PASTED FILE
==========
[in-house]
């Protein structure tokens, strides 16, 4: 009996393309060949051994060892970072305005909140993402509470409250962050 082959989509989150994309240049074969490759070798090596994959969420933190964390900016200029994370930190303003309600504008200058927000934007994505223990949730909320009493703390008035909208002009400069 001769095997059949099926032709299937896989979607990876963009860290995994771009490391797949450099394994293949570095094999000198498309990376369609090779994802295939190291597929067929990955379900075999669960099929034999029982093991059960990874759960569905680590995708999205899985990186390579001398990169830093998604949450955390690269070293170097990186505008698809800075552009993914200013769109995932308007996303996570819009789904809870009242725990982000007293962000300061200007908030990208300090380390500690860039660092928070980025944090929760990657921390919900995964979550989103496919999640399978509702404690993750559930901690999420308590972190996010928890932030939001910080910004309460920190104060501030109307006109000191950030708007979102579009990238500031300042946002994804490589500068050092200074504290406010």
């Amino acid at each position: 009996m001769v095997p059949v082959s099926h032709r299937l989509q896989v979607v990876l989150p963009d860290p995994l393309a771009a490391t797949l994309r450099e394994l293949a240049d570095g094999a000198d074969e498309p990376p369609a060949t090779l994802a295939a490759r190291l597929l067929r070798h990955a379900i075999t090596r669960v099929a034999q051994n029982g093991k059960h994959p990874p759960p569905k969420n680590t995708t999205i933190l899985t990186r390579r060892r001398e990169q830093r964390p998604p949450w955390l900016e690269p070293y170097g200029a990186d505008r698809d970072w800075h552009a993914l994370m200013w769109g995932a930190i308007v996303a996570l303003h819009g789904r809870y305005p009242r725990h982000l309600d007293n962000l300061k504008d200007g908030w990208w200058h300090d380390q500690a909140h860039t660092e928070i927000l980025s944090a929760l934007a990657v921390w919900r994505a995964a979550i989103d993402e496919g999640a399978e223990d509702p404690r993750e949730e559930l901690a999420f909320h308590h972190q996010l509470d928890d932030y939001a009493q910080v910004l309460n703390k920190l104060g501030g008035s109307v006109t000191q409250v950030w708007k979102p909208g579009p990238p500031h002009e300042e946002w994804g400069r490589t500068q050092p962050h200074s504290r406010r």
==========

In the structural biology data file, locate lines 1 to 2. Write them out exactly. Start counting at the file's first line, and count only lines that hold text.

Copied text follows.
[in-house]
């Protein structure tokens, strides 16, 4: 009996393309060949051994060892970072305005909140993402509470409250962050 082959989509989150994309240049074969490759070798090596994959969420933190964390900016200029994370930190303003309600504008200058927000934007994505223990949730909320009493703390008035909208002009400069 001769095997059949099926032709299937896989979607990876963009860290995994771009490391797949450099394994293949570095094999000198498309990376369609090779994802295939190291597929067929990955379900075999669960099929034999029982093991059960990874759960569905680590995708999205899985990186390579001398990169830093998604949450955390690269070293170097990186505008698809800075552009993914200013769109995932308007996303996570819009789904809870009242725990982000007293962000300061200007908030990208300090380390500690860039660092928070980025944090929760990657921390919900995964979550989103496919999640399978509702404690993750559930901690999420308590972190996010928890932030939001910080910004309460920190104060501030109307006109000191950030708007979102579009990238500031300042946002994804490589500068050092200074504290406010």